Many have come to identify Apple Inc. (NASDAQ:AAPL) with its iconic logo or a string of apps the have powered its unending line of hardware. Contrary to opinion, The Telegraph’s Business New Editor, Andrew Critchlow, believes the Cupertino-based company should as well be defined by its excesssive use of aluminum. Apple’s reliance on Aluminum is in line with its policy of limiting carbon footprint in the atmosphere.
Aluminum has over the years encased Apple Inc. (NASDAQ:AAPL)’s hardware ranging from iMacs to iPhones and the iPads. Having sold nearly 211 million tablet computers since 2012, it is estimated that the company might have used as much as 27,000 metric tons over the same period. Since 2012, Apple has benefited a great deal from its reliance of a metal that has fluctuated in price on an increase in supply from the Middle East and Russia.
Apple Inc. (NASDAQ:AAPL) remains well placed to benefit a great deal from the ongoing carnage in the decline of prices in the commodity markets of which Aluminum has held steadily compared to the likes of Copper and Steel. Aluminum has remained stable unlike other metals attributed to the fact that demand has been growing especially in the computer, auto, and aviation industries. Despite not closing in on all-time high prices achieved in 2010, Aluminum has performed better when compared to other commodities.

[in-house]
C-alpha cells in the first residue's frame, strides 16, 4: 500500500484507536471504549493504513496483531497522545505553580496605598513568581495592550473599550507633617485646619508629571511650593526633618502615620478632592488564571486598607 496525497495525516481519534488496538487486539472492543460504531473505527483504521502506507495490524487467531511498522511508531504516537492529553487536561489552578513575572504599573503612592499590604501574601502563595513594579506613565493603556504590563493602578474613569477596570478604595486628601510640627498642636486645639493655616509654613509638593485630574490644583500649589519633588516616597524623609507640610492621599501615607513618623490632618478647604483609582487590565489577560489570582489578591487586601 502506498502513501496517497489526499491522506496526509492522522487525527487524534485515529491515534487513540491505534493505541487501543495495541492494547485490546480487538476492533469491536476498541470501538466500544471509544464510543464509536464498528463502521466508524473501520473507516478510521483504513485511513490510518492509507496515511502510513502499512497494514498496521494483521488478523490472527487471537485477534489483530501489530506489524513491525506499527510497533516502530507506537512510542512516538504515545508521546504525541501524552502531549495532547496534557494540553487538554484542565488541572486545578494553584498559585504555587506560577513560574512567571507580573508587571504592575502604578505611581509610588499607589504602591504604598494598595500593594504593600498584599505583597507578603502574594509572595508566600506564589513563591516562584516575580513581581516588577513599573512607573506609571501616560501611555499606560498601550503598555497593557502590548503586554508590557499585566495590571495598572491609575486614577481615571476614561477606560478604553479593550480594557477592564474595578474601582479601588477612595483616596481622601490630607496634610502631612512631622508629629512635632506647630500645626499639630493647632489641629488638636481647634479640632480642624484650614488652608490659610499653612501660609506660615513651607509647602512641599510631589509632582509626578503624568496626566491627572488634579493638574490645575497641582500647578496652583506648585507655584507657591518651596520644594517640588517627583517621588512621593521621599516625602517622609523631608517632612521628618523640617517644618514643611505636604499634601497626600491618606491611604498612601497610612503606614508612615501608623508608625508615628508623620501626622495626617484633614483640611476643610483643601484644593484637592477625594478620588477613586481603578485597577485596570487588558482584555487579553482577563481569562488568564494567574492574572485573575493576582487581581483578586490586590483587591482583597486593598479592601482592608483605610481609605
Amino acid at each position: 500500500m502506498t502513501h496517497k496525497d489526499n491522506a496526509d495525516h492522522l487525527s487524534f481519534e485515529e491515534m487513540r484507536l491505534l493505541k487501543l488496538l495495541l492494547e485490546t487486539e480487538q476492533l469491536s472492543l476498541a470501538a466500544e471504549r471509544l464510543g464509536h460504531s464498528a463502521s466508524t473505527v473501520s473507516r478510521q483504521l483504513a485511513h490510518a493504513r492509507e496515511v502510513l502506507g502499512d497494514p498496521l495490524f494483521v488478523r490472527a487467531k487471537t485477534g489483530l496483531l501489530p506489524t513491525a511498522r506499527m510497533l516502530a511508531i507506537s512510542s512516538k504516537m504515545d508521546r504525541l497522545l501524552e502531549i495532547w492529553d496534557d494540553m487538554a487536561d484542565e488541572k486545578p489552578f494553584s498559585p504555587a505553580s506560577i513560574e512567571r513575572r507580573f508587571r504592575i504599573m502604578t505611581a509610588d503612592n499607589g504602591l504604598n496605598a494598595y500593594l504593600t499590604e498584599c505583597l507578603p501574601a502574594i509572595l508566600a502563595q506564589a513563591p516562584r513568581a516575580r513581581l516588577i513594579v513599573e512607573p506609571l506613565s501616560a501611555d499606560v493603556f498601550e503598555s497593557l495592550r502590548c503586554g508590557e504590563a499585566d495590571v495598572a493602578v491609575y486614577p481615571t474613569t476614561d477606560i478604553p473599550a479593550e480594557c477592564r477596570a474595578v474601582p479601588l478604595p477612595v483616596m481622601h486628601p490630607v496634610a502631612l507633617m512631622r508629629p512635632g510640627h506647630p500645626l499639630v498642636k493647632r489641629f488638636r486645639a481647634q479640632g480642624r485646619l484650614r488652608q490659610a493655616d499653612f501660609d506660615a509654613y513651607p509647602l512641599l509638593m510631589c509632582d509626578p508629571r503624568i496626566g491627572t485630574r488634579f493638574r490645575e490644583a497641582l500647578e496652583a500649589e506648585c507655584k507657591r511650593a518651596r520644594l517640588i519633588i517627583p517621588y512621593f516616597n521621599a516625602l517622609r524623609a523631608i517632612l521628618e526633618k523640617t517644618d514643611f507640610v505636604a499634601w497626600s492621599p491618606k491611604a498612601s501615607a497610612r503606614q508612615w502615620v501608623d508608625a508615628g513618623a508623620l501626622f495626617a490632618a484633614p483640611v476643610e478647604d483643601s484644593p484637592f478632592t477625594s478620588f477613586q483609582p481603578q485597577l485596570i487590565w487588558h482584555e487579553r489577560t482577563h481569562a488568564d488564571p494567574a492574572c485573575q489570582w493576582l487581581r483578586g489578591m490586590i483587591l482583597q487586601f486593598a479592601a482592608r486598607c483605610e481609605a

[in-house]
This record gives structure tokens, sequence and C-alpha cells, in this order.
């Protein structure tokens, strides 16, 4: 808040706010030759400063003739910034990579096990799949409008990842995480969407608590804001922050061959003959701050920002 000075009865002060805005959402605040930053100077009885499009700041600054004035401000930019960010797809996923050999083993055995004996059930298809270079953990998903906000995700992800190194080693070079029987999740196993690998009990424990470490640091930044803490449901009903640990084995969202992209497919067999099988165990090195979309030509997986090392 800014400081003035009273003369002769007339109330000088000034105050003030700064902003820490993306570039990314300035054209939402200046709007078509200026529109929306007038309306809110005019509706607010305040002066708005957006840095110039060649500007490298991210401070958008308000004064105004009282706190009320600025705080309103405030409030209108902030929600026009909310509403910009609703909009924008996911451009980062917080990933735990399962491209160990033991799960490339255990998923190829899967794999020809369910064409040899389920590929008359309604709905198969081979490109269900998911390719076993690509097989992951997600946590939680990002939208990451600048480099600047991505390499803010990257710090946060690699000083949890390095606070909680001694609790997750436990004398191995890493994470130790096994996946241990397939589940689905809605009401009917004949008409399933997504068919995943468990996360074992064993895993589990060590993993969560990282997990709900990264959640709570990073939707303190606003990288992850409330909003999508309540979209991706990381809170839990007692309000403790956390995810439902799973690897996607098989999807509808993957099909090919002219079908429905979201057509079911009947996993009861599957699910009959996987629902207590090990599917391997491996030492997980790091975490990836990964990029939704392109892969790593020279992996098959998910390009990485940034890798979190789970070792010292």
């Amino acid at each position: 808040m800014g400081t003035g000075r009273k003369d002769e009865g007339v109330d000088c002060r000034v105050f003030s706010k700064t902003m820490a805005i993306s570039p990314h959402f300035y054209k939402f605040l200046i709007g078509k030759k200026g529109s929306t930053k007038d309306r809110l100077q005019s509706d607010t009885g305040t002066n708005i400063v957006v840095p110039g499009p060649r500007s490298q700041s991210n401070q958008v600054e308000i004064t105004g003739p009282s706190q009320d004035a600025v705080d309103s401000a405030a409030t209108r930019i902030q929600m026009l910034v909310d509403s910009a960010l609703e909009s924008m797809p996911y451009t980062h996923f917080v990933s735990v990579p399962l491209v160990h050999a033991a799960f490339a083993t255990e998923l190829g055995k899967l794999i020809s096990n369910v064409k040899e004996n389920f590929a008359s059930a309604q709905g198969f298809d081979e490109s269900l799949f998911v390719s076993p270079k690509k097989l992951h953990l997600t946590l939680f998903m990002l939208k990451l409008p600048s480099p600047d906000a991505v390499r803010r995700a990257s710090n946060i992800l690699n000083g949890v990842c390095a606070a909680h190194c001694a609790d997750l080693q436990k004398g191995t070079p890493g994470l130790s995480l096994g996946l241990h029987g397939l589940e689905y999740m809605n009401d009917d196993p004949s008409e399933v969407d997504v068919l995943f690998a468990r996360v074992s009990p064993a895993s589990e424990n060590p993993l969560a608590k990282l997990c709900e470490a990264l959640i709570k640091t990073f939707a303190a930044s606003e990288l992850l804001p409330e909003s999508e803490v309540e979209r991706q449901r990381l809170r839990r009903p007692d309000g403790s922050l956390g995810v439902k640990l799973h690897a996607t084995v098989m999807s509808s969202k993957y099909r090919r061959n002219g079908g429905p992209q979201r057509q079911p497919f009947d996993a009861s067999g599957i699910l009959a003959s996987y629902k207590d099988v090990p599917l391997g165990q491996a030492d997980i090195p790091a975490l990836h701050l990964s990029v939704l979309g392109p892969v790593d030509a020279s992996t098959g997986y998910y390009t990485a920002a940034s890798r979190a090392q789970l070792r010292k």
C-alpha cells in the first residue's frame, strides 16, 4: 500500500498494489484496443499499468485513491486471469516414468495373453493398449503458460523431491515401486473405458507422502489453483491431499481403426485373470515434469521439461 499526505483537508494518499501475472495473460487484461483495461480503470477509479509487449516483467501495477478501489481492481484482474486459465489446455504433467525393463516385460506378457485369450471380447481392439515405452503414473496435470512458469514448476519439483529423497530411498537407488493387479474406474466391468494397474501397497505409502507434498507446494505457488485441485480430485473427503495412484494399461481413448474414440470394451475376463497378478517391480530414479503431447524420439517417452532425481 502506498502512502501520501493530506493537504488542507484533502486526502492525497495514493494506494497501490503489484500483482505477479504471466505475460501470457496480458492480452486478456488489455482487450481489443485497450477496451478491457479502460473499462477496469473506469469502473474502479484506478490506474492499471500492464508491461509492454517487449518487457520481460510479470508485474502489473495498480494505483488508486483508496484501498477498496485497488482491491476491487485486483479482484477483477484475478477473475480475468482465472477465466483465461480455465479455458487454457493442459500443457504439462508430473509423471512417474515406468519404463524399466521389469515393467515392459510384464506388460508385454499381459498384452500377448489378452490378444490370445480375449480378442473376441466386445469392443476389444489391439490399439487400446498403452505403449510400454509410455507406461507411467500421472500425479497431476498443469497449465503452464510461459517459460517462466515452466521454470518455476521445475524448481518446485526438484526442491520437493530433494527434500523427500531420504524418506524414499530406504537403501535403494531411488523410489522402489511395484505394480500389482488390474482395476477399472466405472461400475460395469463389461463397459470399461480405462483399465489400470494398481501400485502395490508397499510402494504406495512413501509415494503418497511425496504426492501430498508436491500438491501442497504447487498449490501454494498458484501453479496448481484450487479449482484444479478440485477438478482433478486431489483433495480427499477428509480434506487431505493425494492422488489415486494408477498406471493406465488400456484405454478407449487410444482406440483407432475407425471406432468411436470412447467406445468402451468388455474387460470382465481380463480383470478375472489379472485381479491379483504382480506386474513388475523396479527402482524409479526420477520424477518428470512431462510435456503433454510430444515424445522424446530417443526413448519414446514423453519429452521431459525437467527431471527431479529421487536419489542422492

Over the past year, the price for Aluminum has increased by 2.9% as more companies continue to use it in place of steel. Thanks to growing use and demand the Street remains bullish that the price for Aluminum could clock highs of $2,000 per tonne by the end of the year.
Many companies are following Apple Inc. (NASDAQ:AAPL) on the use of Aluminum because it is extremely lighter than steel and never rusts. Ford Motor Company (NYSE:F) is already enjoying the benefits of Aluminum having developed its first F-150 pickup that is 700lb lighter. There is hope that other automakers led by General Motors Company (NYSE:GM) could also follow suit in using Aluminum in the manufacturing process.
Demand for Aluminum could slow this year in line with global economies but still metal is expected to outperform the other commodities.
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